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  • 16. 16. Form Follows Function 2 - "Miniver Cheevy" by Edwin Arlington Robinson

    In this episode, I'll be revisiting my grand idea that poetic form follows function. We'll be looking at Edwin Arlington Robinson's great loser, Miniver Cheevy, to address how he uses a system of sound in poetry called prosody to make his point. By the end of this episode, you should have a clearer idea of how I think the form of a poem out to match the content, even enhance it!NOTE: This episode was recorded on different equipment than usual. Let me know if you love it or hate it.Production Gustav Worm-LethOutro Yentl Tijssens

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  • 15. 15. Form Follows Function - "My Own Heart" by Gerard Manley Hopkins

    We'll be looking at a poem I revisit often. It has stuck with me through the years, and still to this day delivers. I quote it all the time. It's a poem that will enrich your life -- but poetically speaking, it's a good introduction to poetic form(s) because many of Hopkins' works have a kind of congruence and synchronicity between the content and the form. It's My Own Heart Let Me More Have Pity On.NOTE: This episode was recorded on different equipment than usual. Let me know if you love it or hate it.Production Gustav Worm-LethOutro Yentl Tijssens
  • (Not an) Exam LIVE Special - "Leaves of Grass" by Walt Whitman ft. Tsead Bruinja

    What is so special about the work of the American poet and luminary Walt Whitman (1819 - 1892), also known as 'The National Poet of the United States'? And how does his literature provide an answer to complex issues? In this special live edition of Preston's Poetry Podcast, poet and writer Preston Losack (originating from Dallas, Texas) welcomes poet Tsead Bruinja, and together they dive into the world of poetry while exploring his monumental work, Leaves of Grass. Tsead and Preston will read excerpts from this timeless masterpiece, share their insights, and discuss Tsead's experience translating America's Bard. Immerse yourself in a sensory journey that is just as captivating, sensual, and inspiring today as it was in 1855.Grasbladen vertaald door 21 dichters (Querido, 2005)Sponsored by: Explore the North, Leeuwarden UNESCO City of Literature, Culturele ApotheekFeaturing (former) Dichter des Vaderlands (2019-2020), Tsead BruinjaOutro composed: Yentl TijssensProducer: Gustav Worm-LethAnd Nicole.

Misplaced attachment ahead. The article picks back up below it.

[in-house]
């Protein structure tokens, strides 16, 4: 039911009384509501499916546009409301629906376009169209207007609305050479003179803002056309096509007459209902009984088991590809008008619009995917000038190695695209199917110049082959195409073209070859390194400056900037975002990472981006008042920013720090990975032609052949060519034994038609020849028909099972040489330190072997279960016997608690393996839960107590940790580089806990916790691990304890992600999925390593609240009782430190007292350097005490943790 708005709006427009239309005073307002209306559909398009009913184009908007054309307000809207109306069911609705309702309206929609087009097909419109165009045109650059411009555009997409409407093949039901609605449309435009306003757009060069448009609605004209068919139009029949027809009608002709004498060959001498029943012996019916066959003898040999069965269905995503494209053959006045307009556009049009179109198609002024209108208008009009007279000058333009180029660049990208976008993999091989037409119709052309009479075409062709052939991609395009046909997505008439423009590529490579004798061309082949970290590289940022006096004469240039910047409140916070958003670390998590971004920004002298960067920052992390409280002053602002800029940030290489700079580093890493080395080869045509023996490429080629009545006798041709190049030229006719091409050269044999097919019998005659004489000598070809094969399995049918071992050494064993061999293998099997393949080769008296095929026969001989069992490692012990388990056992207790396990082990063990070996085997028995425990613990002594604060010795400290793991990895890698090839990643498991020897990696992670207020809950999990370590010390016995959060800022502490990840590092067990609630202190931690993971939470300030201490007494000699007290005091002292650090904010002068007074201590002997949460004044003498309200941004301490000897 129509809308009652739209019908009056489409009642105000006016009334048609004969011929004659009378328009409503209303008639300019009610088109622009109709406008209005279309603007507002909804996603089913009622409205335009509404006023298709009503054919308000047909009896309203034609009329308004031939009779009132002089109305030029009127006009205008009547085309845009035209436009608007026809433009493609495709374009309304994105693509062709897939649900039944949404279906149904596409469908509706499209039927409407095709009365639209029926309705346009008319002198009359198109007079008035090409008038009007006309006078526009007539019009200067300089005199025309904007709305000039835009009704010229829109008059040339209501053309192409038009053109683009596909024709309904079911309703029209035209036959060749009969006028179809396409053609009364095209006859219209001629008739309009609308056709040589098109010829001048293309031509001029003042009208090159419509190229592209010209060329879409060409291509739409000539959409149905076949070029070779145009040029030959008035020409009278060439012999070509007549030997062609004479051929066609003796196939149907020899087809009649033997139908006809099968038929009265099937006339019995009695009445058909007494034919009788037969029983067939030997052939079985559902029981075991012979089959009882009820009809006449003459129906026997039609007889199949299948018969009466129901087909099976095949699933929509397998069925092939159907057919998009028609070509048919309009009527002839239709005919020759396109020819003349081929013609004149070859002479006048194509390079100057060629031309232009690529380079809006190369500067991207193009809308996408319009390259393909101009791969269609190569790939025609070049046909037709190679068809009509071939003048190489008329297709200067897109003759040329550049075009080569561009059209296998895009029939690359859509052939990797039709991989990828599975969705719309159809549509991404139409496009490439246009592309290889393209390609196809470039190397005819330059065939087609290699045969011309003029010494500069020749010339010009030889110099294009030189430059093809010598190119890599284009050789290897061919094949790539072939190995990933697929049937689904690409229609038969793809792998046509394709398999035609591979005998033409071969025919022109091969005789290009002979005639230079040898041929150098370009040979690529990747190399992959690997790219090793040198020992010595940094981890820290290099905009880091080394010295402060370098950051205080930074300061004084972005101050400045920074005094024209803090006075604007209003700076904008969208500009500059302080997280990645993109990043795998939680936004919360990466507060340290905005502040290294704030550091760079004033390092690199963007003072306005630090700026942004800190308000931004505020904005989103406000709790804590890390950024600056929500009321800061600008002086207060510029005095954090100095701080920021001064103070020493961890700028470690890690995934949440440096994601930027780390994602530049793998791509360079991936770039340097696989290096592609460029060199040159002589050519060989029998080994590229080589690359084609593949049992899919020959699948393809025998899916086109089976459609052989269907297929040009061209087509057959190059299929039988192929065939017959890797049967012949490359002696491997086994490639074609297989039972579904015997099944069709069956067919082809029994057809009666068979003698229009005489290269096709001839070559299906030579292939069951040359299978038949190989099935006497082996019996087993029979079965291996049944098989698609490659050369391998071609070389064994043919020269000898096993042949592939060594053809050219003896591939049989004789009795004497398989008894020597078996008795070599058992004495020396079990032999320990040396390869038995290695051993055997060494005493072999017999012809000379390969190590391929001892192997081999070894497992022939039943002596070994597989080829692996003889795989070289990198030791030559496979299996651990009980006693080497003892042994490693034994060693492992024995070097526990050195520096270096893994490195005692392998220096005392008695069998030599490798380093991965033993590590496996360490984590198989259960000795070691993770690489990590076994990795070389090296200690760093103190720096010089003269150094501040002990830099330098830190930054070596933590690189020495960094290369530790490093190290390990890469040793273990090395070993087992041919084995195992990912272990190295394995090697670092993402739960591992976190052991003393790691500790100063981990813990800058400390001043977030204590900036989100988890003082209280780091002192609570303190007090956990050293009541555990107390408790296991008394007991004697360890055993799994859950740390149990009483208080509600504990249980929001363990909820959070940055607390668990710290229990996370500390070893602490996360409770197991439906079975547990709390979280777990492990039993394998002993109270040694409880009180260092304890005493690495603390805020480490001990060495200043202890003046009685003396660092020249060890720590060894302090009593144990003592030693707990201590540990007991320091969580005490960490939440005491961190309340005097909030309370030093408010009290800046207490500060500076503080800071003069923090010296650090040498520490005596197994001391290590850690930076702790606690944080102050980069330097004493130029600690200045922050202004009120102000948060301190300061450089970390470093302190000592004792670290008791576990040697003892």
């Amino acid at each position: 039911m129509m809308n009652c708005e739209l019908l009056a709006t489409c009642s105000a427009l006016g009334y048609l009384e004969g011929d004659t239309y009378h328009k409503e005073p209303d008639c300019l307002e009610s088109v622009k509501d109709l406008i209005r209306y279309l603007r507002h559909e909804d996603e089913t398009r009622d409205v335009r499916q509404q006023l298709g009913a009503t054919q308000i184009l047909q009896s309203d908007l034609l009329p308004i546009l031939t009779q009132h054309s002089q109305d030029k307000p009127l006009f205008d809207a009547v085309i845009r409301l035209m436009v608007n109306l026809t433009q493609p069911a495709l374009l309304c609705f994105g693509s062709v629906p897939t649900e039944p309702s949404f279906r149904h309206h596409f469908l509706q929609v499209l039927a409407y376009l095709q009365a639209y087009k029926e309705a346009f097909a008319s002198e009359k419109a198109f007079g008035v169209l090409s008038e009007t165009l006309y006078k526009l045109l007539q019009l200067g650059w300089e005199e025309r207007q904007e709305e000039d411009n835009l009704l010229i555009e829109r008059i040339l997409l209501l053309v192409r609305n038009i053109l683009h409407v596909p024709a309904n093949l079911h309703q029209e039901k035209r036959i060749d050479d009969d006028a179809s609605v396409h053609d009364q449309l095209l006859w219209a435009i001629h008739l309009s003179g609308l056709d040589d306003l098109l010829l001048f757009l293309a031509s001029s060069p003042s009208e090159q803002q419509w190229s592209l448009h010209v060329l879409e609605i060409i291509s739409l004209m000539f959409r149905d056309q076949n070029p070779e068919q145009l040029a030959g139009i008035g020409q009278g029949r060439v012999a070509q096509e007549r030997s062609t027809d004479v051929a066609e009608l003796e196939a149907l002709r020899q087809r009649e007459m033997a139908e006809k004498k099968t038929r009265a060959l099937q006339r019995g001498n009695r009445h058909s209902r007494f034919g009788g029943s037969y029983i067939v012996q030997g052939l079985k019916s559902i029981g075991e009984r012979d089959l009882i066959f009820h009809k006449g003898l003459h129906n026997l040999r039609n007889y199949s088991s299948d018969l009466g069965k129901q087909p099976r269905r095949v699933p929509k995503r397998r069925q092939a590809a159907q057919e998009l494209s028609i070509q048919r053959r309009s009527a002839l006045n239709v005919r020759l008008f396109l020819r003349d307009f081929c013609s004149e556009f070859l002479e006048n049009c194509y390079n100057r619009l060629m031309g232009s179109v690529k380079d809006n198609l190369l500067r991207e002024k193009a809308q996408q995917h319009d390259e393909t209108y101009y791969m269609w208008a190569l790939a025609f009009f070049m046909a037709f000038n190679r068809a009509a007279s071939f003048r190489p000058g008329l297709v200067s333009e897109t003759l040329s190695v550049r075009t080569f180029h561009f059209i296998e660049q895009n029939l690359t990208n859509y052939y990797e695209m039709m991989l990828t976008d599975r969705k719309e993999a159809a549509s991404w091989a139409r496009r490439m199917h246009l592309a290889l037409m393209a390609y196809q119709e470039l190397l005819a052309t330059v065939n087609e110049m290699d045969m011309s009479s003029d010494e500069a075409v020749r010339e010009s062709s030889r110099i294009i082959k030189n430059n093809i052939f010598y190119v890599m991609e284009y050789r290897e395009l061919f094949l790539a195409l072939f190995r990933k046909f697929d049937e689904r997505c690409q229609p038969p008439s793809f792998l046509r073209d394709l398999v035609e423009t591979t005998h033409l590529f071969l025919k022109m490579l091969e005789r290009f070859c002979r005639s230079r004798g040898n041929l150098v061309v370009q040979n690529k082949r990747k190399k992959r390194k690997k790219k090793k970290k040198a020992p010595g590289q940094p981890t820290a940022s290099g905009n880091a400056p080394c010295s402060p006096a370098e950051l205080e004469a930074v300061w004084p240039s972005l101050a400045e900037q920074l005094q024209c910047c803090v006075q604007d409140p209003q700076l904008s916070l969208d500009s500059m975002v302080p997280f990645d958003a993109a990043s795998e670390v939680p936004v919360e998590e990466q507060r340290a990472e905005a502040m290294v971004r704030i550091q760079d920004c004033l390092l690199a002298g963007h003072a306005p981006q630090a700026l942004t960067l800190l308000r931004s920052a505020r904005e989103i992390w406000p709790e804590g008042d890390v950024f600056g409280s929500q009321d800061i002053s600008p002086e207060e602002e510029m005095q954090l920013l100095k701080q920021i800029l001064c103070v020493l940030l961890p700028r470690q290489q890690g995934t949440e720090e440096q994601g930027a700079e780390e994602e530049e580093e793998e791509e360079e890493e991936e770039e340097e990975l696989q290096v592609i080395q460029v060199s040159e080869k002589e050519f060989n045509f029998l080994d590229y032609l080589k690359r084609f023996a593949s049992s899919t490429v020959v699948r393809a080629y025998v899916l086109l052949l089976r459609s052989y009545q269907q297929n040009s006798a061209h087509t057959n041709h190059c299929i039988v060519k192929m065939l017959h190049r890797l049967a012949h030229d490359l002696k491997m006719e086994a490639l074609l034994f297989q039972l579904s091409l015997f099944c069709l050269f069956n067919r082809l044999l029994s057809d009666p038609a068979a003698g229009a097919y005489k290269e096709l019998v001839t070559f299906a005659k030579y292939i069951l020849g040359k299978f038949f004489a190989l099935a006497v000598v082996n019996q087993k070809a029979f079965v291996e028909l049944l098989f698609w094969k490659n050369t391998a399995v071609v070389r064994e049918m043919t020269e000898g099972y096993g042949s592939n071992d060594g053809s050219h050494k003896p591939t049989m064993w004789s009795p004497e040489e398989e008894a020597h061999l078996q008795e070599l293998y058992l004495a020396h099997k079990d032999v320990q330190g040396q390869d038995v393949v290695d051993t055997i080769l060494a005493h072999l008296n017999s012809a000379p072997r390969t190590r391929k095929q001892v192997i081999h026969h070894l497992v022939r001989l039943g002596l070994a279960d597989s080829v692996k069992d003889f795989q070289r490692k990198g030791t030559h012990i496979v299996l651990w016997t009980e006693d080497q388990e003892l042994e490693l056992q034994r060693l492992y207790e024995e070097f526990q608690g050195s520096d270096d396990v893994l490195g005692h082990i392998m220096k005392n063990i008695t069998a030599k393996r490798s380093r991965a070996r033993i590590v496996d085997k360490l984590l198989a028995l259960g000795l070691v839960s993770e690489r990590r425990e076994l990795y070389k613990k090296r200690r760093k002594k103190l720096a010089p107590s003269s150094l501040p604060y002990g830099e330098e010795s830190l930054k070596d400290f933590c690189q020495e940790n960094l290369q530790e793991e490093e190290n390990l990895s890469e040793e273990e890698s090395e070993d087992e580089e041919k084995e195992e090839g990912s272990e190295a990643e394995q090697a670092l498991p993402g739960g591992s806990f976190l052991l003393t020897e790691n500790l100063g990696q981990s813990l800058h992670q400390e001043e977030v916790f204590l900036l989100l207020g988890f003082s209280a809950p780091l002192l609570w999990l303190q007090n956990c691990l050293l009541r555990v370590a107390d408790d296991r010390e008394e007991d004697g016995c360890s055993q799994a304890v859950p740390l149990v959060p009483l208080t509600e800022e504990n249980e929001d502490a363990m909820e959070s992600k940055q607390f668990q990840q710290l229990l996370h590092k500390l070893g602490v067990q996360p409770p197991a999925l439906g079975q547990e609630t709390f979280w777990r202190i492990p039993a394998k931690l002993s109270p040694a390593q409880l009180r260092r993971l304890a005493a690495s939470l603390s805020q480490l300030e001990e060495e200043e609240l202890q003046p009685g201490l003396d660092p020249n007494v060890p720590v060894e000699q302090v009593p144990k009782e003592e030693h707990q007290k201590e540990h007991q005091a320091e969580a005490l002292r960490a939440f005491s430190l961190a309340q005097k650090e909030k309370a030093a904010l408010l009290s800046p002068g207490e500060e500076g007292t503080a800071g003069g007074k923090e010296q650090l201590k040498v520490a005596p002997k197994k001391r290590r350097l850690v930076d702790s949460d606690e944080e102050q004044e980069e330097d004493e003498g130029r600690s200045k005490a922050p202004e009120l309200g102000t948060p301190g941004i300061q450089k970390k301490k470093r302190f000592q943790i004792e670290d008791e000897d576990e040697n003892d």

• 14. 14. Romanticism 2 - "The Good, Great Man" by Samuel Taylor Coleridge

    In this episode following the one on Wordsworth, I'll be looking at a not-favorite of mine, The Good Great Man by the giant Samuel Taylor Coleridge. I'll be talking about things I do not like about the poem, as well as some other features of Romantic ideas... demystify them, I guess.Production Gustav Worm-LethOutro Yentl Tijssens
  • 13. 13. Romanticism - "I Wandered Lonely as a Cloud" (aka the 'Daffodils' poem) by William Wordsworth

    In this episode, I'll be introducing you to what the Romanticism movement was through the Romantic poet of the English language, William Wordsworth, and his 'Daffodils' poem. We'll be talking about his famous definition of poetry, which lasts to this day. Like it or hate it (and if you're here, you probably aren't a big fan), Romanticism still forms the way we think today. Romantic poems are often where the stigma and stereotypes around poetry come from, so we'll be discussing some main ideas and conventions of the movement to put those scary romantics in context! Outro composed by Yentl TijssensProduced by Gustav Leth
  • *Halloween Special* - Uncanny Valley & "The Raven" by Edgar Allan Poe

    Happy Halloween from PPP with a very spooky reading of Edgar Allan Poe's "The Raven" and guest intro from YouTube horror channel The Ghost of 94! I'll be talking about the way that pairing it with Tell-tale Heart often causes us to misinterpret the poem. Listen ... if you dare!
  • 12. 12. Aubade 2 - "aubade beginning in handcuffs" by torrin a. greathouse

    As a follow-up to last episode on Aubades with John Donne, I'll be featuring a modern Aubade, "aubade beginning in handcuffs", to show how contemporary poets like torrin a. greathouse press the Aubade form to be even steamier -- and yet much more tender and vulnerable -- than Donne's.Visit torrin a greathouse's website or buy their latest collection, Wound from the Mouth of a Wound (Milkweed, 2020)Content warning: Artistic use of homophobic pejoratives; sexual subject matter.